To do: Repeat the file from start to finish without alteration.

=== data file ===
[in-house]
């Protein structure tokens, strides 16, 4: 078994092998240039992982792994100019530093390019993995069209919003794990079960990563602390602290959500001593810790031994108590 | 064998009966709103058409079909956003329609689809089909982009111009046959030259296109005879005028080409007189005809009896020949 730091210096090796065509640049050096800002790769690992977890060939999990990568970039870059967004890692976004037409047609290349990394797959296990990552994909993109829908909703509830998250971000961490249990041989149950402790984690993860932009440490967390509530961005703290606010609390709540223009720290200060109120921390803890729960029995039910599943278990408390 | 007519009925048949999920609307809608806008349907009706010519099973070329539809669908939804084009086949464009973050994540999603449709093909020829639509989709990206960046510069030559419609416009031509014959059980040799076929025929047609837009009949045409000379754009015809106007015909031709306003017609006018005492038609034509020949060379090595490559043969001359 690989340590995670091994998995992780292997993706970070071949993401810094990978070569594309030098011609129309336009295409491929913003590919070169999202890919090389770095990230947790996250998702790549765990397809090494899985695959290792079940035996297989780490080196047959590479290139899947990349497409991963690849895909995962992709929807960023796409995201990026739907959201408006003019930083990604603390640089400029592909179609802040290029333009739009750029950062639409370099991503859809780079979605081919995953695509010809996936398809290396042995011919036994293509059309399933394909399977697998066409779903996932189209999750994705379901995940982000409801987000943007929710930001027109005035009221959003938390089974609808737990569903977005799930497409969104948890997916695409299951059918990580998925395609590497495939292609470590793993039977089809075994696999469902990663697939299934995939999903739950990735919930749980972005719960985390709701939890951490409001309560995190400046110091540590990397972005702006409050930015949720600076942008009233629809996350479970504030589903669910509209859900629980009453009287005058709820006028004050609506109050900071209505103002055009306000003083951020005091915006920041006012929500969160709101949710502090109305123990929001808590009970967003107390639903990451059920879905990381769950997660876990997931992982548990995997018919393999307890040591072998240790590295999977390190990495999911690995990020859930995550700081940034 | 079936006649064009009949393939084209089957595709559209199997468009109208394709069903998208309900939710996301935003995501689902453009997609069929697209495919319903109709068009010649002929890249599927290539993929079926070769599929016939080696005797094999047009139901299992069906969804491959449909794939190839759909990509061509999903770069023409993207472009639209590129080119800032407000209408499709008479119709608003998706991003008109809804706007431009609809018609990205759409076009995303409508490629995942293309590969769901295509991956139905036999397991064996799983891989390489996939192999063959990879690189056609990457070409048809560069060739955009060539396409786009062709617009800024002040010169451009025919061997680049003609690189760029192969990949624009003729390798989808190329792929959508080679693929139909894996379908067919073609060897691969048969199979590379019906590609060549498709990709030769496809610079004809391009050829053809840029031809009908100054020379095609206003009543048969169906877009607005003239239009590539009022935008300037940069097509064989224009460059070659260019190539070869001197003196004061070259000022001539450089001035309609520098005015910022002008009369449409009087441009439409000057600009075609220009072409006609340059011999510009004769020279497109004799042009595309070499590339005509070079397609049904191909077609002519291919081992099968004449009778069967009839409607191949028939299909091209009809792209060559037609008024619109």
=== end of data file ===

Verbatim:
[in-house]
């Protein structure tokens, strides 16, 4: 078994092998240039992982792994100019530093390019993995069209919003794990079960990563602390602290959500001593810790031994108590 | 064998009966709103058409079909956003329609689809089909982009111009046959030259296109005879005028080409007189005809009896020949 730091210096090796065509640049050096800002790769690992977890060939999990990568970039870059967004890692976004037409047609290349990394797959296990990552994909993109829908909703509830998250971000961490249990041989149950402790984690993860932009440490967390509530961005703290606010609390709540223009720290200060109120921390803890729960029995039910599943278990408390 | 007519009925048949999920609307809608806008349907009706010519099973070329539809669908939804084009086949464009973050994540999603449709093909020829639509989709990206960046510069030559419609416009031509014959059980040799076929025929047609837009009949045409000379754009015809106007015909031709306003017609006018005492038609034509020949060379090595490559043969001359 690989340590995670091994998995992780292997993706970070071949993401810094990978070569594309030098011609129309336009295409491929913003590919070169999202890919090389770095990230947790996250998702790549765990397809090494899985695959290792079940035996297989780490080196047959590479290139899947990349497409991963690849895909995962992709929807960023796409995201990026739907959201408006003019930083990604603390640089400029592909179609802040290029333009739009750029950062639409370099991503859809780079979605081919995953695509010809996936398809290396042995011919036994293509059309399933394909399977697998066409779903996932189209999750994705379901995940982000409801987000943007929710930001027109005035009221959003938390089974609808737990569903977005799930497409969104948890997916695409299951059918990580998925395609590497495939292609470590793993039977089809075994696999469902990663697939299934995939999903739950990735919930749980972005719960985390709701939890951490409001309560995190400046110091540590990397972005702006409050930015949720600076942008009233629809996350479970504030589903669910509209859900629980009453009287005058709820006028004050609506109050900071209505103002055009306000003083951020005091915006920041006012929500969160709101949710502090109305123990929001808590009970967003107390639903990451059920879905990381769950997660876990997931992982548990995997018919393999307890040591072998240790590295999977390190990495999911690995990020859930995550700081940034 | 079936006649064009009949393939084209089957595709559209199997468009109208394709069903998208309900939710996301935003995501689902453009997609069929697209495919319903109709068009010649002929890249599927290539993929079926070769599929016939080696005797094999047009139901299992069906969804491959449909794939190839759909990509061509999903770069023409993207472009639209590129080119800032407000209408499709008479119709608003998706991003008109809804706007431009609809018609990205759409076009995303409508490629995942293309590969769901295509991956139905036999397991064996799983891989390489996939192999063959990879690189056609990457070409048809560069060739955009060539396409786009062709617009800024002040010169451009025919061997680049003609690189760029192969990949624009003729390798989808190329792929959508080679693929139909894996379908067919073609060897691969048969199979590379019906590609060549498709990709030769496809610079004809391009050829053809840029031809009908100054020379095609206003009543048969169906877009607005003239239009590539009022935008300037940069097509064989224009460059070659260019190539070869001197003196004061070259000022001539450089001035309609520098005015910022002008009369449409009087441009439409000057600009075609220009072409006609340059011999510009004769020279497109004799042009595309070499590339005509070079397609049904191909077609002519291919081992099968004449009778069967009839409607191949028939299909091209009809792209060559037609008024619109």